can a bullet fired into the air kill someone when it comes down

I think it should clearer in this article that the calculations are for bullets fired straight up. People who fire guns on New Years Day, probably aren’t that careful. The NRA Firearms Fact Book has an article on the maximum range of bullets. Many pistol bullets have a range of over a mile. A 30-06 boattail bullet has a range of 17,000 feet and a terminal energy of 100 ft-lbs. The range can increase substantially if fired at a high altitude or with a tail wind.

The mythbusters reached the same conclusions as Cecil. They even went out in the desert and fired bullets up. Then found where they landed and measured how deeply they went into the ground.

Since most people don’t fire straight up, it’s amazing more people aren’t killed.

In my old community, there was one guy who always fired his gun at midnight on New Year’s Eve. At least, I think it was the same person every time, and I think it was a guy. The PSAs warning against that didn’t stop him. Nor did the hefty fine. I guess someone would have had to call it in for him to be arrested, and no one was going to call it in because, dude’s got a gun.

Coincidentally, I noted this article in today’s paper: Falling bullet kills four year old boy

The mythbusters episode made a point of firing straight up. It would be nearly impossible to do that just shooting up, so bullets shot into the air are more dangerous than the episode showed.

Odd, Cecil mentions bullets and buckshot can penetrate the skin at 200fps. Yet BB guns can be sold as toys with muzzle velocity up to 500fps; and I heard somewhere that was because you need 600fps to penetrate skin. OK, I’ve never tested this theory.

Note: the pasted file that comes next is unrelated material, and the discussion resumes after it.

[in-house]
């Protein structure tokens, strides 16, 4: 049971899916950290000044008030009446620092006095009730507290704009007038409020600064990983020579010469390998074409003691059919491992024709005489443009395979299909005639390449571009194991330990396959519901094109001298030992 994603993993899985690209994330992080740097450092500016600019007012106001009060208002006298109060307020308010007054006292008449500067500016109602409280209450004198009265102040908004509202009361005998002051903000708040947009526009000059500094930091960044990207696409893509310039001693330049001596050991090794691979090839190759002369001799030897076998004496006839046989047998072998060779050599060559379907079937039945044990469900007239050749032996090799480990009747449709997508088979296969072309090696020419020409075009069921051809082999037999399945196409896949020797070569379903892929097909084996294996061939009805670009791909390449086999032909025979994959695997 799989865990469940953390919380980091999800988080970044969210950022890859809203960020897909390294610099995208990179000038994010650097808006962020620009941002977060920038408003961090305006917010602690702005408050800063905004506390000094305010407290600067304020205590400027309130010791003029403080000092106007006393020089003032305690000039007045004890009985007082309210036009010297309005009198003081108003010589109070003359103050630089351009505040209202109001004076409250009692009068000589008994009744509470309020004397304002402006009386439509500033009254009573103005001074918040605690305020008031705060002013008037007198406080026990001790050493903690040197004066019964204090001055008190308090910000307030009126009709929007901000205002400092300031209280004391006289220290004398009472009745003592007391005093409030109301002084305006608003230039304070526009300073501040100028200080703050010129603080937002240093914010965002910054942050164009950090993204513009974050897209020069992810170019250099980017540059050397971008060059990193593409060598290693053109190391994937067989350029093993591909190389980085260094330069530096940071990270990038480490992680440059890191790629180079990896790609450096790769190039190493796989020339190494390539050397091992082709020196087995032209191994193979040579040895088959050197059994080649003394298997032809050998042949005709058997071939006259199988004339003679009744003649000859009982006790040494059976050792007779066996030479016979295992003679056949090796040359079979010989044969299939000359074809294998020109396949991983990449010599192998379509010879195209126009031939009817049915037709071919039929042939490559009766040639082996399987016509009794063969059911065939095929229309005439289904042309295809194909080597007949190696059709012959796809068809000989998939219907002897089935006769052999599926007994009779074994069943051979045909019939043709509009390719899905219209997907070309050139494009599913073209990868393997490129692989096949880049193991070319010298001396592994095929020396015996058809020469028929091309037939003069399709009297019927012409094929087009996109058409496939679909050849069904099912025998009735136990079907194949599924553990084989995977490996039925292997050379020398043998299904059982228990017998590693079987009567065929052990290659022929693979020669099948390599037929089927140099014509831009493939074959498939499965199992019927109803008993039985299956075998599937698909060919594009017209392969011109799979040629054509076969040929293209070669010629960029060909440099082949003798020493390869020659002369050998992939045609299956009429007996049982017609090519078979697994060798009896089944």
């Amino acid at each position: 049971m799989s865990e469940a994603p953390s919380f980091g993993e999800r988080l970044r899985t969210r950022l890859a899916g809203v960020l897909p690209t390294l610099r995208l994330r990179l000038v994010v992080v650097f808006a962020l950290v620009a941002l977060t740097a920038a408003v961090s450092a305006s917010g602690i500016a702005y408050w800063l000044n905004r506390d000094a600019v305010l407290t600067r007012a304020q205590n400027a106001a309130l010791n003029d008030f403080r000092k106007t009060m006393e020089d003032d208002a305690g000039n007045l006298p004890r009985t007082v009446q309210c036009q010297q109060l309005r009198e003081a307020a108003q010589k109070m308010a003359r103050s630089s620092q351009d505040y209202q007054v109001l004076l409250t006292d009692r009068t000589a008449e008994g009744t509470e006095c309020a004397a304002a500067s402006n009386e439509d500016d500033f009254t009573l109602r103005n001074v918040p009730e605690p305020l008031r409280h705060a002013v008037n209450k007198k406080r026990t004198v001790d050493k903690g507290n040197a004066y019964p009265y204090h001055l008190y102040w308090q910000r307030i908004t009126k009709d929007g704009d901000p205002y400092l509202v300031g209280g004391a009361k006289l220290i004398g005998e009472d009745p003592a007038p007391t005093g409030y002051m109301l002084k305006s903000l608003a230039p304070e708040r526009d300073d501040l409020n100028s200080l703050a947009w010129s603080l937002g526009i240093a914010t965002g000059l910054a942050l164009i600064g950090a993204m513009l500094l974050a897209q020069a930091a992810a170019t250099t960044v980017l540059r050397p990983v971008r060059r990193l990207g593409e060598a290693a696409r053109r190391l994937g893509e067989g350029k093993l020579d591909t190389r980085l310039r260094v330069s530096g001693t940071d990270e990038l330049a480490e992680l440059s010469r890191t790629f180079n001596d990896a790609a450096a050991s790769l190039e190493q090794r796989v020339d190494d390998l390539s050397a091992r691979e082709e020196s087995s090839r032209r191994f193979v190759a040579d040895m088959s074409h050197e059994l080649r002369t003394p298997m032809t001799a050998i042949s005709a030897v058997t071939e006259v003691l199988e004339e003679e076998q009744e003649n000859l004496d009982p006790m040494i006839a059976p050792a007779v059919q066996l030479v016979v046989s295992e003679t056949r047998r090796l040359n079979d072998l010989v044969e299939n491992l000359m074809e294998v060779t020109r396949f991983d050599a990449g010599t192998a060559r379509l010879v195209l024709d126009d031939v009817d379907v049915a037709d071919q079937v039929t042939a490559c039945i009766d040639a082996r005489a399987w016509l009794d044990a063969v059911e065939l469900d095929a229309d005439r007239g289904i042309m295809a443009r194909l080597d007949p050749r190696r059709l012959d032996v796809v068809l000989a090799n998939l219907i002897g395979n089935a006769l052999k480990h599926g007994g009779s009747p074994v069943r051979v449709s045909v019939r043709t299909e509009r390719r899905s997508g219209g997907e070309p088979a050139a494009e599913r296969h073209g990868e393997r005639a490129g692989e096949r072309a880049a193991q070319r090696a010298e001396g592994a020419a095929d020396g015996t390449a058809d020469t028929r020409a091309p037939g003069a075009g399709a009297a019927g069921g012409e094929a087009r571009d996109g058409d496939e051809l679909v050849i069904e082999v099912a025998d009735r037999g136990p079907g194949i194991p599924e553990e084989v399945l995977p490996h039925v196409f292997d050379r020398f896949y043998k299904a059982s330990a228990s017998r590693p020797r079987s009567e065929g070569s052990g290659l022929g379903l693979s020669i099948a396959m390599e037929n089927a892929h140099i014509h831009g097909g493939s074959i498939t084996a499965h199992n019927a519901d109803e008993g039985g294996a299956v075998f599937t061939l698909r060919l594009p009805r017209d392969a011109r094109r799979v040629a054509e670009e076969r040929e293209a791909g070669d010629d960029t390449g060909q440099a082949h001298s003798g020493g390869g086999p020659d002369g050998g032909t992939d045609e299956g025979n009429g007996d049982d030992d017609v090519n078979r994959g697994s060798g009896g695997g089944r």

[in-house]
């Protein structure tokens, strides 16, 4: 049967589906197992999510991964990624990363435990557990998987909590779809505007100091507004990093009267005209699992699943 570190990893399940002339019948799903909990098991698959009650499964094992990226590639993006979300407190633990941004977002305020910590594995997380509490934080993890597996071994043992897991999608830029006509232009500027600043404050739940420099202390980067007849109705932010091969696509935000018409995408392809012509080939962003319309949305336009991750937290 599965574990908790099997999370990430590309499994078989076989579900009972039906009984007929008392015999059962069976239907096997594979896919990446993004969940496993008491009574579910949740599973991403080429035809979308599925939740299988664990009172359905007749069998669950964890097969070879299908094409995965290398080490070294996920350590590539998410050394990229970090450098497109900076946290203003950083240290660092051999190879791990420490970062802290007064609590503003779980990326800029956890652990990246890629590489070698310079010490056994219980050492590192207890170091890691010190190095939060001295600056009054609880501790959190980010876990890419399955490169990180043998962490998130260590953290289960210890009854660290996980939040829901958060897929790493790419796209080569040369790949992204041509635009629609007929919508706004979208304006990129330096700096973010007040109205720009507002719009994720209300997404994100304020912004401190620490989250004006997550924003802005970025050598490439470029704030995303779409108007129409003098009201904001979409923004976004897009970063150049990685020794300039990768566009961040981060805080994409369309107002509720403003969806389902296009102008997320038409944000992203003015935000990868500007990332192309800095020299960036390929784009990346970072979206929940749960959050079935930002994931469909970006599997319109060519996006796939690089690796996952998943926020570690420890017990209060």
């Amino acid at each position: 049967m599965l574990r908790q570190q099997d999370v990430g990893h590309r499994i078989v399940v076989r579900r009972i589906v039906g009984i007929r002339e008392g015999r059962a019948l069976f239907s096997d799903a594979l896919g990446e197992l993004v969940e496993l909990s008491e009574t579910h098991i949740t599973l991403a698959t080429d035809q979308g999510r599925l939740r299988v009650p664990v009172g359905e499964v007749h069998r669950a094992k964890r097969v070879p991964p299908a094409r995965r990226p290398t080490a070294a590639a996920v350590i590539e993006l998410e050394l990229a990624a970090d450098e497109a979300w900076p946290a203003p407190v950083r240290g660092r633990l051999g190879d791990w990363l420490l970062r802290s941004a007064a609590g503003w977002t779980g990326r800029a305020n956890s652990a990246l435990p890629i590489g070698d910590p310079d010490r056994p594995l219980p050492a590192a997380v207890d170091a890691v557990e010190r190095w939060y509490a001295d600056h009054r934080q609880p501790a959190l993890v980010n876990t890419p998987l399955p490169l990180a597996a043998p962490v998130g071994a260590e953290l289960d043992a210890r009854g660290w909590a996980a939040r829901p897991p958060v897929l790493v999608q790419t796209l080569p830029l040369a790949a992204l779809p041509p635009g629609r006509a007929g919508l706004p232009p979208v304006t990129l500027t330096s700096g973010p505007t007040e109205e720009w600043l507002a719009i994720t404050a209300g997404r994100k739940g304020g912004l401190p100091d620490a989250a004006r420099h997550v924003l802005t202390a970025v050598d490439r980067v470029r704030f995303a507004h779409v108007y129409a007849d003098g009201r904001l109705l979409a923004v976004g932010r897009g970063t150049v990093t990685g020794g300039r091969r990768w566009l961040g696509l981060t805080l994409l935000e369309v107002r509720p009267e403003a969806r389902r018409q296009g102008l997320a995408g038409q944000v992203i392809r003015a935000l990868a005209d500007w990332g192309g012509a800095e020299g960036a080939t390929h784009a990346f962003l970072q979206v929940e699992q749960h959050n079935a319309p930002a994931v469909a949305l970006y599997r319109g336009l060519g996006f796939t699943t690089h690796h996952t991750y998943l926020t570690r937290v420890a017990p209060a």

A bullet has more momentum/weight/mass behind it, but what’s the difference between a BB and a buckshot pellet?

Buckshot can be as big as bullets. 00 buck is .33 inches and 000 buck is .36 inches. BBs are .175 in pellet guns and .180 inches in a shot. This means that a buckshot can weigh as much as 8 times more than a BB. Even if you are talking 00 buck it is over 6 times.

This is pretty common practice in some communities. I spent one New Year’s Eve in South Bend, IN. It sounded like a war zone at midnight. No one was hurt (that I heard of), but…let’s just say I don’t go there anymore.

On last night’s Mythbusters they were trying to determine if a given speed was lethal. I don’t remember the exact numbers, but their threshhold value was somewhere between 200fps and 500fps. (It was confusing because they measured in fps and converted to mph which is only about a 1.4x difference, so the numbers are all jumbled in my memory.)
Powers &8^]

88fps = 60mph. A handy number to remember. (5280/60=88)

This, 200fps = 136mph. Get hit by a car doing 136mph and it could penetrate your skin.

I have no idea why this one is ever debated seriously. It happens as a fact even in the United States. It has happened a few times in the U.S. There are very real people people dead from it. Celebratory fire is a New Orleans tradition during holidays and it has killed people even when I was living there in New Orleans. The physics calculations are irrelevant in cases like these. It is like the moon landing hoax supporters. All of the intricate physics analysis in the world doesn’t have any relevance to something that has really happened several times.

It happened so if someone disputes it, there must be something wrong with the math. The only defense for someone that claims this could never happen is that the bullet was not fired directly upwards but the culture dictates that it was and there is at least one case in which a person was killed by a hit in the top of the skull by a falling bullet.

Here is one article on it but there are others as well:

Shagnasty said:

The physics calculations look at a very specific condition - fired straight up. Reality doesn’t have to conform to that condition - in fact, reality very rarely conforms to that fact. Thus the physics calculations are irrelevant to the majority of cases where bullets are fired into the air. They are not invalid, just not applicable.

The problem with moon hoax landing supporters is not their attempt to analyze intricate physics in order to demonstrate something could not have happened as described. The problem is they misunderstand the physics, so their analyses are wrong. That, and their assumptions are wrong, their ability to reason is flawed, and their motivations usually have nothing to do with getting to the truth and everything to do with justifying some other agenda.